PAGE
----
Balogh studied law and economics at the universities of Budapest and Berlin and subsequently was invited to the United States as a Rockefeller Fellow at Harvard University.
During the 1930s he worked in France and Germany, eventually settling in England, where he was appointed lecturer at University College, London (1934-1939).
Balogh’s career at Oxford began as a lecturer at Baliiol College in 1939. In 1945 he was elected to a fellowship. While at Oxford he helped to establish the Institute of Statistics, which enabled refugee scholars to continue their work.
During World War II Balogh was chairman of the Mineral Development Committee. After the war he was appointed deputy chief of a United Nations mission to Hungary and soon after began to advise the governments of a number of underdeveloped countries, including India, Malta, and Jamaica.
In the late 1950s he served as advisor to the U.N.’s Food and Agriculture Organization (FAO).
After the Labour party’s victory in Parliament in 1964, Prime Minister Harold Wilson appointed Balogh adviser on economic affairs.
IIn 1968 he received a life peerage.
His influence in the government led to the creation of the Department of Economic Affairs to handle the planning and expansion of Britain’s economy. Balogh was also able to get economists placed in jobs, although it was said that he held most of the work done by economists in contempt. Still, he proclaimed the importance of professional training for economists and their usefulness to industry and government.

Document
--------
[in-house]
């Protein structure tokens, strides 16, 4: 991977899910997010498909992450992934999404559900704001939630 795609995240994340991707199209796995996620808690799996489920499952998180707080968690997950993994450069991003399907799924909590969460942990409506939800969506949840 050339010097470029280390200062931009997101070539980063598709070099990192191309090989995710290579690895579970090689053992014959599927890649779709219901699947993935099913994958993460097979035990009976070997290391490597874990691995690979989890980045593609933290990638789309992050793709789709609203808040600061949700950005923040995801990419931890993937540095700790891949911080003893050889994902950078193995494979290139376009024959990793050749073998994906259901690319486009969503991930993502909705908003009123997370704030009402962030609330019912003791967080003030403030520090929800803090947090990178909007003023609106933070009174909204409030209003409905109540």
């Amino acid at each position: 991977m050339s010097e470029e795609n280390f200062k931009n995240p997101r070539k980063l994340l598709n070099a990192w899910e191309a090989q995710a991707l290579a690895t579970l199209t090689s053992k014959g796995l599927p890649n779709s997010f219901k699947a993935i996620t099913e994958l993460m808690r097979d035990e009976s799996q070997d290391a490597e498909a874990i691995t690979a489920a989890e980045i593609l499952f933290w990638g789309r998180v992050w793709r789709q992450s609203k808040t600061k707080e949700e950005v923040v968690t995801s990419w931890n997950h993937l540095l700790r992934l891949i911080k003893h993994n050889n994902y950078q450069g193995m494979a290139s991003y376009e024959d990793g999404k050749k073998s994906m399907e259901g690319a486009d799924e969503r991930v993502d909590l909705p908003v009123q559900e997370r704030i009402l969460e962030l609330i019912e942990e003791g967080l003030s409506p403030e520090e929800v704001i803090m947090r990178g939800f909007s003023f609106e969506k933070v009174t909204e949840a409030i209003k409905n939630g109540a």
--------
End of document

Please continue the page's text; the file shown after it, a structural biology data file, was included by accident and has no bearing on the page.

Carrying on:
After the defeat of the Labour government in 1970, Balogh returned to Oxford and continued to teach and write. He retired in 1973, but the following year was called back into public service and was appointed minister of state at the Department of Energy. He played a key role in the creation of the British National Oil Corporation and served as its deputy chairman from 1976 to 1978.
(Book by Attwood, Donald W., Bruneau, Thomas C.)
(Book by Balogh, Thomas)
(Book by BALOGH, T)
After the Labour party’s victory in Parliament in 1964, Prime Minister Harold Wilson appointed Balogh adviser on economic affairs. Balogh believed that the Labour government would be committed to policies of faster growth in Britain. He sup¬ported increased government involvement in industry. Balogh remained loyal to Wilson even in the face of economic policies of which he did not approve.